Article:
PVT

PV, PVT or PV and T

PhotoVoltaic, Photovoltaic Thermal or PhotoVoltaic and Thermal. That is the question

A solar panel can reach 80 degrees centigrade in the noon day sun, if we cool it down to say 20 degrees centigrade it could be up to 30% more efficient.

I have been investigating an amazing solution from Smiths Environmental Products (http://www.smiths-env.com/), now this is a cool piece of kit

Simply put the system runs water around the rear of the panel, this cools the panel making it more efficient.

The by-product is hot water.  Run this through Smith’s Heat Pump and this will bring it up to a temperature that can be used to heat the water in your cylinder for domestic and heating hot water.  If it is not needed (the heat of the day) it can be stored for later use (at night)

So throw out the gas guzzling boiler and put in PVT (PhotoVoltaic Thermal panels).

It gets better though because we then recommend a Low Temperature Heating System.  Because the water travelling around the system is not as hot as a conventional system you need either to increase the size of your radiators (nahh) or to use fan convectors.

The fan convectors are great, they use a low power fan to blow the air around.

BSRIA figures suggest that this is 24% more efficient than conventional radiators, rising to 31% when used in conjunction with a low temperature system

So now we have no boiler, sun powered hot water assisted by electricity which might have been made by the panels (during the day at least) and a more efficient and responsive heating system

So, is it worth it?  Well, actually the PVT works out to be about 3 times more expensive than straight PV.  I have just quoted £16k for a 10 panel system but I have a feeling that I might lose money on that one.  Still, we all have to install our first one and Smith’s are being very very helpful

According to the Governments guidelines if the panels were south facing at 30 degrees they should generate about 1,631kWh of electricity a year, the Feed in Tariff income would be around £367.  If we assume that the efficacy from cooling will add 15% that is now £420

Using the electricity we generate ourselves might save a further £200 a year making the PV element worth around £620 a in the first year (increasing with inflation each year for 25 years)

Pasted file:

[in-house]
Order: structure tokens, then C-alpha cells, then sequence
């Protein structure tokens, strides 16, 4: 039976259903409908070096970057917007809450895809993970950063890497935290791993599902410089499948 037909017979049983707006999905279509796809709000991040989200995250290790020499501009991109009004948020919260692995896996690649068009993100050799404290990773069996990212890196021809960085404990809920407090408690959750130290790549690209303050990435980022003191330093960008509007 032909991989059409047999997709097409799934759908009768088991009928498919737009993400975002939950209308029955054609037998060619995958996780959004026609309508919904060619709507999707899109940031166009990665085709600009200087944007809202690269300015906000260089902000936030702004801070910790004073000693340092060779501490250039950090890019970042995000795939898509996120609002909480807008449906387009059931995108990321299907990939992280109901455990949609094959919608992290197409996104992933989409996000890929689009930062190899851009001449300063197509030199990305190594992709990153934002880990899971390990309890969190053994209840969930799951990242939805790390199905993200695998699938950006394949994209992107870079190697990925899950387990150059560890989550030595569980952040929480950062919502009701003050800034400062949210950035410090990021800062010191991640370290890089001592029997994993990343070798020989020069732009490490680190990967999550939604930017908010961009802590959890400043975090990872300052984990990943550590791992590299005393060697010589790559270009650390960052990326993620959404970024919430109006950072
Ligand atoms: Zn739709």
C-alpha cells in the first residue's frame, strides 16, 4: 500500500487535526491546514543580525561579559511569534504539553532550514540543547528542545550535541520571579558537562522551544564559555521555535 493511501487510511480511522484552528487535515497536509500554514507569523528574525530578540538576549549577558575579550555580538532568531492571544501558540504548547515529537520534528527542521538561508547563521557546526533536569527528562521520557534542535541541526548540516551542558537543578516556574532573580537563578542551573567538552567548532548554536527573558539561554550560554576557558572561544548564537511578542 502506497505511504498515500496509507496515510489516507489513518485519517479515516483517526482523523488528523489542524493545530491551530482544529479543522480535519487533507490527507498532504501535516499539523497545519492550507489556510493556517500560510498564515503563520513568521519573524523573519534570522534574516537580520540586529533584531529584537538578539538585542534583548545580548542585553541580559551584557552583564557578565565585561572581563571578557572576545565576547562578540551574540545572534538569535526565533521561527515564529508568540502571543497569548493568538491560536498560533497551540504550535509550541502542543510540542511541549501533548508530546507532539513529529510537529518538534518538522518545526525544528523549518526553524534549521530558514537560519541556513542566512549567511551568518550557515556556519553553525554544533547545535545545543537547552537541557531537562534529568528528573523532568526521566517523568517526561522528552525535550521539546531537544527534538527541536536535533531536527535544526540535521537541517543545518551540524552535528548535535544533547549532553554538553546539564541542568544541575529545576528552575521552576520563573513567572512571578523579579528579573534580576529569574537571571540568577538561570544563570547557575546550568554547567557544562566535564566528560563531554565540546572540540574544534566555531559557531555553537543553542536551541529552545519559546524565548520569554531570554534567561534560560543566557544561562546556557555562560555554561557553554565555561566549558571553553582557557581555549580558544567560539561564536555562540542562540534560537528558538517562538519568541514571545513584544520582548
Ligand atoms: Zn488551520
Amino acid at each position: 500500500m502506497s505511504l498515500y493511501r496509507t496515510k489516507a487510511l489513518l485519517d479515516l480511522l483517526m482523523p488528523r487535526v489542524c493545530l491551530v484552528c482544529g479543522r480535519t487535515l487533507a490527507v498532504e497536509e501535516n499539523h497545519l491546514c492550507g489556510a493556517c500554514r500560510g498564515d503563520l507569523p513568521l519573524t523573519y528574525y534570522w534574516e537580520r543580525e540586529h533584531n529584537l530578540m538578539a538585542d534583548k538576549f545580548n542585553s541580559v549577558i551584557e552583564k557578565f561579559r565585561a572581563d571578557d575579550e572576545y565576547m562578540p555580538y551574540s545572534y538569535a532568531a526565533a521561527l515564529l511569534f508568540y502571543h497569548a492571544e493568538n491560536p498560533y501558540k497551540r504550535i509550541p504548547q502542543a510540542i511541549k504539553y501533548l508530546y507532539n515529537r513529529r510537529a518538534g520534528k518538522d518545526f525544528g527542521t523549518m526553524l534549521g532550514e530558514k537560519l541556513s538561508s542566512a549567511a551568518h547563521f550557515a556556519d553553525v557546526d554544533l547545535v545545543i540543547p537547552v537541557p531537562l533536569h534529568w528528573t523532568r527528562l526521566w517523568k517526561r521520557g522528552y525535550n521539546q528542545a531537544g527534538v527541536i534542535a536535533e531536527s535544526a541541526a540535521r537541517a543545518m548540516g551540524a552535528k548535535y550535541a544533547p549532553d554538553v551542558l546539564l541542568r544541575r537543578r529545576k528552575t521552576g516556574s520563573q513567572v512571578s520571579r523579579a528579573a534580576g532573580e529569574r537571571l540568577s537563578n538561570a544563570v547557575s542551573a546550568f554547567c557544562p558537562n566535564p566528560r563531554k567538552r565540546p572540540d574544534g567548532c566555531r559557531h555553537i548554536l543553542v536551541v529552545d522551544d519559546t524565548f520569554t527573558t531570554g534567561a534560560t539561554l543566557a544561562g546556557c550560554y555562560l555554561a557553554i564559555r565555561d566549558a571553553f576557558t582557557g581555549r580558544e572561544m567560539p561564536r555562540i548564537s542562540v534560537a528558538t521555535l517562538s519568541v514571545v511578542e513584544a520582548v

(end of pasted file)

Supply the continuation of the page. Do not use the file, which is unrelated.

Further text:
On the saving we have a system which will cost around £600 a year compared to a conventional gas system of around £900, so a further £300 a year and rising with prices.

In the first year the client will be around £920 better off, not a bad return on £16k especially if you factor in the effects of inflation in future years.

This becomes even more valuable if you needed a new boiler anyway (as this client does), they had factored in £2k to install the boiler and that is money saved

On the downside you will have to add in the cost to change all your radiators to Fan Convection

So for £16k plus radiators minus new boiler you get

–          A tax free income of £420 a year index linked

–          An energy saving of £500 a year rising with the cost of energy

–          A more responsive heating system

–          A more efficient house

To me that is financially marginal, if you want to increase your self-sufficiency in a green way then this is the route for you

Leaving the best for last is the ever threatened Renewable Heat Incentive (RHI).  Not wishing to pre-guess when it will come in and how much it will be worth I would hazard a guess that the value of this incentive makes the whole deal financially sound as well.  This system should be entitled to the RHI when it is introduced.

It has been a long learning curve for me but I am now convinced it is a good idea and I hope that my client goes for it

If you would like to know more please contact me, Charles@usethesun.co.uk or 01268 415447

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